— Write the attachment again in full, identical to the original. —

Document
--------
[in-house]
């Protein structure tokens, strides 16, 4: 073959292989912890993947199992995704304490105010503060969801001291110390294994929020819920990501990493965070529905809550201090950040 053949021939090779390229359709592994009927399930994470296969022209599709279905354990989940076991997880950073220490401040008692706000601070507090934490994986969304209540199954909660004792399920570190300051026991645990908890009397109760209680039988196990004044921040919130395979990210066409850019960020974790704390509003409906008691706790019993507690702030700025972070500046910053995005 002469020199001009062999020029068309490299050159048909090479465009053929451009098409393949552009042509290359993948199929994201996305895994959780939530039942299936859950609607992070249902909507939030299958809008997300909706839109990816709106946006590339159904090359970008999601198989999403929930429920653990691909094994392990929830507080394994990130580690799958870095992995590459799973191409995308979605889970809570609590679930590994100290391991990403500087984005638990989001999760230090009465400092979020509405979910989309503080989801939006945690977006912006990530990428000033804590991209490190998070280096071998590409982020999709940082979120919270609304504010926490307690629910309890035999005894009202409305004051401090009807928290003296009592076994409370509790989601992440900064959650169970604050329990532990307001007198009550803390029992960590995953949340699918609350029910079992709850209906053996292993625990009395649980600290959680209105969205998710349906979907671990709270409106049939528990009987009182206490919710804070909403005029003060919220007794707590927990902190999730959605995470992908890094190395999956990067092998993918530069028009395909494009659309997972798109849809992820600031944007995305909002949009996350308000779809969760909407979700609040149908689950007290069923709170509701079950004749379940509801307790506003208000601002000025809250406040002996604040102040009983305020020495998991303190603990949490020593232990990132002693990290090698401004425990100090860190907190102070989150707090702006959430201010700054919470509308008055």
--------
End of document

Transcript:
[in-house]
């Protein structure tokens, strides 16, 4: 073959292989912890993947199992995704304490105010503060969801001291110390294994929020819920990501990493965070529905809550201090950040 053949021939090779390229359709592994009927399930994470296969022209599709279905354990989940076991997880950073220490401040008692706000601070507090934490994986969304209540199954909660004792399920570190300051026991645990908890009397109760209680039988196990004044921040919130395979990210066409850019960020974790704390509003409906008691706790019993507690702030700025972070500046910053995005 002469020199001009062999020029068309490299050159048909090479465009053929451009098409393949552009042509290359993948199929994201996305895994959780939530039942299936859950609607992070249902909507939030299958809008997300909706839109990816709106946006590339159904090359970008999601198989999403929930429920653990691909094994392990929830507080394994990130580690799958870095992995590459799973191409995308979605889970809570609590679930590994100290391991990403500087984005638990989001999760230090009465400092979020509405979910989309503080989801939006945690977006912006990530990428000033804590991209490190998070280096071998590409982020999709940082979120919270609304504010926490307690629910309890035999005894009202409305004051401090009807928290003296009592076994409370509790989601992440900064959650169970604050329990532990307001007198009550803390029992960590995953949340699918609350029910079992709850209906053996292993625990009395649980600290959680209105969205998710349906979907671990709270409106049939528990009987009182206490919710804070909403005029003060919220007794707590927990902190999730959605995470992908890094190395999956990067092998993918530069028009395909494009659309997972798109849809992820600031944007995305909002949009996350308000779809969760909407979700609040149908689950007290069923709170509701079950004749379940509801307790506003208000601002000025809250406040002996604040102040009983305020020495998991303190603990949490020593232990990132002693990290090698401004425990100090860190907190102070989150707090702006959430201010700054919470509308008055």